Breaking News: The 2017 Summer Slaughter Tour Lineup and Dates Have Been Announced

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Recently, one of the heaviest touring festivals in extreme music, or as they like to brand themselves, “The Most Extreme Tour of the Year”, has finally announced their lineup and tour dates for the 2017 summer.  The Summer Slaughter tour, which is primarily run and funded by Sumerian Records and Sumerian Films (explains why the film “American Satan” is funding the tour and why there are multiple Sumerian bands on nearly every Summer Slaughter lineup), will run from July 27th until August 26th and will feature some of the biggest names in deathcore and death metal.

Personally, while I am a huge fan of literally every artist on this year’s bill, I am slightly disappointed to see a lack of diversity in the lineup.  Featuring a plethora of big name deathcore bands, and including some accomplished death metal acts with the likes of Origin, The Black Dahlia Murder, the Faceless, and of course, Dying Fetus, the Summer Slaughter tour is perfectly fit for one specific group of extreme music fans.  If you like the more aggressive styles of deathcore and modern death metal, then this tour is a dream come true.  However, for the metal fans that listen to a wide variety of heavy music, the streamlined roster may be slightly disappointing when comparing the 2017 lineup to past ones.  For example, the 2008 lineup featured a vast group of metal bands with everything from Vader to Cryptopsy, Aborted to Whitechapel, Despised Icon to Born of Osiris, and The Black Dahlia Murder to the Faceless.  In comparison, only 5 years ago in 2012, the Summer Slaughter lineup featured GoatWhore, Exhumed, and Periphery, and even featured Between the Buried and Me going on stage right before the headliner, Cannibal Corpse!  This extreme variation in styles of metal and sizes of recognition and fan base within the metal community exemplifies how diverse the Summer Slaughter lineup can get.  While this year’s lineup is sure to feature great live bands who are some of the heavyweights in their respective genres and are guaranteed to bring in some of the greatest ticket sales the tour has ever seen (due of course to their relevancy and more “radio friendly” sound compared to other artists in past lineups), the lack of true metal diversity is hopefully a trend that does not stick with the annual Summer Slaughter tour.

2008’s lineup:

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2012’s lineup:

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This is, however, the first year that I am a big fan of every artist on the roster.  This, of course, means I will be able to witness hours upon hours of my favorite deathcore and death metal bands play live in a row, but will unfortunately prevent me from discovering new artists that I might become extremely found of, like how I became a huge fan of Beyond Creation after seeing them on the 2015 Summer Slaughter tour.  The full tour poster for the 2017 tour is attached below.  To see complete lineups, visit your local venue’s website to see what local bands will also find a spot on the festival’s date nearest you!  Also, maybe next year we will finally see a black metal band play the Summer Slaughter tour, but until then, enjoy the greatest deathcore and death metal roster the Summer Slaughter tour has ever created!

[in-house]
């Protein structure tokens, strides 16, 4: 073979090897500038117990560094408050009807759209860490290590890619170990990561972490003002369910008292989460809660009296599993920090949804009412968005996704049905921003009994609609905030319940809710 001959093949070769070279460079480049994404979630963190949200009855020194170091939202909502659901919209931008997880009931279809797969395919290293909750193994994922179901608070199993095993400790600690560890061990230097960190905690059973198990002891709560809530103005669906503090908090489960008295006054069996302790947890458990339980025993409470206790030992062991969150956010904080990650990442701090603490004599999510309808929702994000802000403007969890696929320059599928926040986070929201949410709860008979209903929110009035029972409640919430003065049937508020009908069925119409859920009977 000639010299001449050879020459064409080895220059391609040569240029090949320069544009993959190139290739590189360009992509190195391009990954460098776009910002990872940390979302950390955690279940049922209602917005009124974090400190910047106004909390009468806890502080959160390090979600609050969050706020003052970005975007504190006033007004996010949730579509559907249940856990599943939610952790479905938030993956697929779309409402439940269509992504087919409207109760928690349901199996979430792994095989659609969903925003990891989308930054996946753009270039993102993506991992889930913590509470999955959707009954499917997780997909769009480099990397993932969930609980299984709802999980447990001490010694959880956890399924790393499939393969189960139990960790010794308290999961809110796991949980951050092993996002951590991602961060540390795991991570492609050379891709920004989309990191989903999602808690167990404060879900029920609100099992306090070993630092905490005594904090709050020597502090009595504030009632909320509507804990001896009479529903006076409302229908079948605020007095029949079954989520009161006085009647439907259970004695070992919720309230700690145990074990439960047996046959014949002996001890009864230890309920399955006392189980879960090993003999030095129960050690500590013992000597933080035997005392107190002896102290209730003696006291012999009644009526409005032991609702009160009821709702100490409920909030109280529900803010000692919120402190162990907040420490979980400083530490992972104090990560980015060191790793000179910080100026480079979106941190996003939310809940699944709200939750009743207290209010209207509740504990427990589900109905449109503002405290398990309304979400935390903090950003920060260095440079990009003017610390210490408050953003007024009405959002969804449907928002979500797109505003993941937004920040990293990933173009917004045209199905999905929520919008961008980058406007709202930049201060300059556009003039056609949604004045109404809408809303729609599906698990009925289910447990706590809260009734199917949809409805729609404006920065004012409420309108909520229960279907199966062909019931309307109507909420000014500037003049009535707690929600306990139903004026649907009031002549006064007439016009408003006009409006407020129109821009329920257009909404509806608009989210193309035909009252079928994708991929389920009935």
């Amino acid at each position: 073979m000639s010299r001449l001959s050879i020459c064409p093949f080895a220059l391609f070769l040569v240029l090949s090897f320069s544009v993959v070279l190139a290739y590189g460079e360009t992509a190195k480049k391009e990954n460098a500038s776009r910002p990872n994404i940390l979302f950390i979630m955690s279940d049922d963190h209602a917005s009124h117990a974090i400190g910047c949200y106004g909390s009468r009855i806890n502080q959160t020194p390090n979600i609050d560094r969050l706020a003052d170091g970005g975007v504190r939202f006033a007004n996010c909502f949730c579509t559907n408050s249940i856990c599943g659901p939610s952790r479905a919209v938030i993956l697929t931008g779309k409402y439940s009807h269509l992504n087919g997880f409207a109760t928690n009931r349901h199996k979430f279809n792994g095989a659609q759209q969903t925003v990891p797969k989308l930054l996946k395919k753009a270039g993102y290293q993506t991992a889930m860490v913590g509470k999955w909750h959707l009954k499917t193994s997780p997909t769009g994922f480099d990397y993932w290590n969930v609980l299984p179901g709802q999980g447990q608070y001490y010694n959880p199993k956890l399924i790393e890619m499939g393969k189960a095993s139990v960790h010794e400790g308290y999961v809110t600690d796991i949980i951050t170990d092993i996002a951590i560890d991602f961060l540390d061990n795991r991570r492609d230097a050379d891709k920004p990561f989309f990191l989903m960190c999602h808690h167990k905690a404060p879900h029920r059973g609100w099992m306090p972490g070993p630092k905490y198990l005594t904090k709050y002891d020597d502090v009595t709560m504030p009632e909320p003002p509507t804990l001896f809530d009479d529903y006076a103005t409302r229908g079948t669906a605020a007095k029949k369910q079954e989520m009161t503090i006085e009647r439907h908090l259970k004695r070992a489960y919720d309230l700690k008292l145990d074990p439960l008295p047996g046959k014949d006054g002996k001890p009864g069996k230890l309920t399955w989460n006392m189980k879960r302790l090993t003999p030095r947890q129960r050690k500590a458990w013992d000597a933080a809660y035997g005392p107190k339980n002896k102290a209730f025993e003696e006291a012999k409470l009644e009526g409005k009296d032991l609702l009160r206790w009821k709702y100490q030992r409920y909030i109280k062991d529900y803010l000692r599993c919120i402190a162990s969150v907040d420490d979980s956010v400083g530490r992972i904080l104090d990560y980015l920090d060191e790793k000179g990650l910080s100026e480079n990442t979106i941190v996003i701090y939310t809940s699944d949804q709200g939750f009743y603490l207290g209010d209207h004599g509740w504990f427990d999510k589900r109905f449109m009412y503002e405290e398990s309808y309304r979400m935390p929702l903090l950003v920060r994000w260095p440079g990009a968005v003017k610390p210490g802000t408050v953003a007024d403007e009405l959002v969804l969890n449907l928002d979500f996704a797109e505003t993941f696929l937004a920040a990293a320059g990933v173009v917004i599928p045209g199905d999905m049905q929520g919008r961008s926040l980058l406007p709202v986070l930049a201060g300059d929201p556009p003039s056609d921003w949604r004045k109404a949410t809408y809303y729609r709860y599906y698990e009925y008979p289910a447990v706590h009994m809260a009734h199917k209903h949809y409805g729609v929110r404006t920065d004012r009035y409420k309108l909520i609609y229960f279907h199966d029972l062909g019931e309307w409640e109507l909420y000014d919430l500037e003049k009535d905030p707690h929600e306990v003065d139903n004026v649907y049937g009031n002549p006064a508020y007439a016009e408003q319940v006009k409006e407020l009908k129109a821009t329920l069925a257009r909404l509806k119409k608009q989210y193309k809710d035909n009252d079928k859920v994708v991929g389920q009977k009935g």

summer-slaughter-2017-with-the-faceless

Album Review: DANNY BROWN Atrocity Exhibition

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Last last year accomplished hip-hop artist, Danny Brown, released his latest project, the full length record, “Atrocity Exhibition”.  After switching labels to Warp Records, there was speculation that Danny would yet again venture into a different sound and approach for this 2016 release.  However, no one, including myself, could’ve seen this drastic new change in sound and experimentation coming.

Personally, I discovered Danny’s material during the “Old” album cycle and instantly fell in love with the EDM based hip hop tracks.  Songs like “Side B (Dope Song)”, “Kush Coma”, “Dip”, and his collaboration with EDM artist, Rustie, with the song, “Attak” almost immediately became not only some of the greatest rap songs I had ever heard by the Detroit based artist, but some of the most stellar hip hop tracks I ever heard period.  It was clear that Danny’s distinct songwriting and sound was unparalleled to the rest of the noise in the genre, even after hearing only a fraction of his entire discography.

After listening to “Atrocity Exhibition”, my first reaction was complete shock at how Danny Brown was able to take 15 of the most odd, peculiar, and to put it simply, weirdest, beats I had ever heard and turn them into successfully written hip hop tracks.  Especially starting out with tracks off “Old” that follow a very simplistic, catchy, festival-oriented structure, it completely took me off guard to hear such experimentation from Danny on “Atrocity Exhibition”.  Tracks like “Downward Spiral”, “Get Hi”, and “Goldust” left me utterly dumbfounded at how Danny can take these bizarre instrumental tracks and record a vocal performance that not only rhythmically makes sense, but actually results in well-written songs that I actually enjoy.